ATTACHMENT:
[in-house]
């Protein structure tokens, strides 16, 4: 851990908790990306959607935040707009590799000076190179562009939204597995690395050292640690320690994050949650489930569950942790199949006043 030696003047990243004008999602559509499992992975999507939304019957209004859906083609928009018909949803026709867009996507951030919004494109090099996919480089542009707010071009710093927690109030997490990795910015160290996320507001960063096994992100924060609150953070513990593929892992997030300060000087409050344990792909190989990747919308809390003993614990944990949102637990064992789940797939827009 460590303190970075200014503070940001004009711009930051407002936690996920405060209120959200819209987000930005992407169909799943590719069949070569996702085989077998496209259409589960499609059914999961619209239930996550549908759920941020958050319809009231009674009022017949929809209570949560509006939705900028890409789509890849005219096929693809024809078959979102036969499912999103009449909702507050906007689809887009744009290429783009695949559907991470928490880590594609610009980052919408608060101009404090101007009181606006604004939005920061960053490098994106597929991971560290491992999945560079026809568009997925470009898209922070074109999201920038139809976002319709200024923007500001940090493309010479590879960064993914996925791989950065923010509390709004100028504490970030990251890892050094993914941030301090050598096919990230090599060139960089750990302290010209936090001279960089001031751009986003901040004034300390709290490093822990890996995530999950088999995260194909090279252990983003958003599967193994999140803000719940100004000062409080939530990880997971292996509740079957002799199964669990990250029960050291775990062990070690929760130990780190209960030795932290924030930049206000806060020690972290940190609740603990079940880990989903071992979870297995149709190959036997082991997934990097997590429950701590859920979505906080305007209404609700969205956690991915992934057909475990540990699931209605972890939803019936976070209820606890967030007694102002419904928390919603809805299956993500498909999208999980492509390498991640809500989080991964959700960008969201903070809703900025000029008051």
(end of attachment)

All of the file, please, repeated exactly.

[in-house]
């Protein structure tokens, strides 16, 4: 851990908790990306959607935040707009590799000076190179562009939204597995690395050292640690320690994050949650489930569950942790199949006043 030696003047990243004008999602559509499992992975999507939304019957209004859906083609928009018909949803026709867009996507951030919004494109090099996919480089542009707010071009710093927690109030997490990795910015160290996320507001960063096994992100924060609150953070513990593929892992997030300060000087409050344990792909190989990747919308809390003993614990944990949102637990064992789940797939827009 460590303190970075200014503070940001004009711009930051407002936690996920405060209120959200819209987000930005992407169909799943590719069949070569996702085989077998496209259409589960499609059914999961619209239930996550549908759920941020958050319809009231009674009022017949929809209570949560509006939705900028890409789509890849005219096929693809024809078959979102036969499912999103009449909702507050906007689809887009744009290429783009695949559907991470928490880590594609610009980052919408608060101009404090101007009181606006604004939005920061960053490098994106597929991971560290491992999945560079026809568009997925470009898209922070074109999201920038139809976002319709200024923007500001940090493309010479590879960064993914996925791989950065923010509390709004100028504490970030990251890892050094993914941030301090050598096919990230090599060139960089750990302290010209936090001279960089001031751009986003901040004034300390709290490093822990890996995530999950088999995260194909090279252990983003958003599967193994999140803000719940100004000062409080939530990880997971292996509740079957002799199964669990990250029960050291775990062990070690929760130990780190209960030795932290924030930049206000806060020690972290940190609740603990079940880990989903071992979870297995149709190959036997082991997934990097997590429950701590859920979505906080305007209404609700969205956690991915992934057909475990540990699931209605972890939803019936976070209820606890967030007694102002419904928390919603809805299956993500498909999208999980492509390498991640809500989080991964959700960008969201903070809703900025000029008051």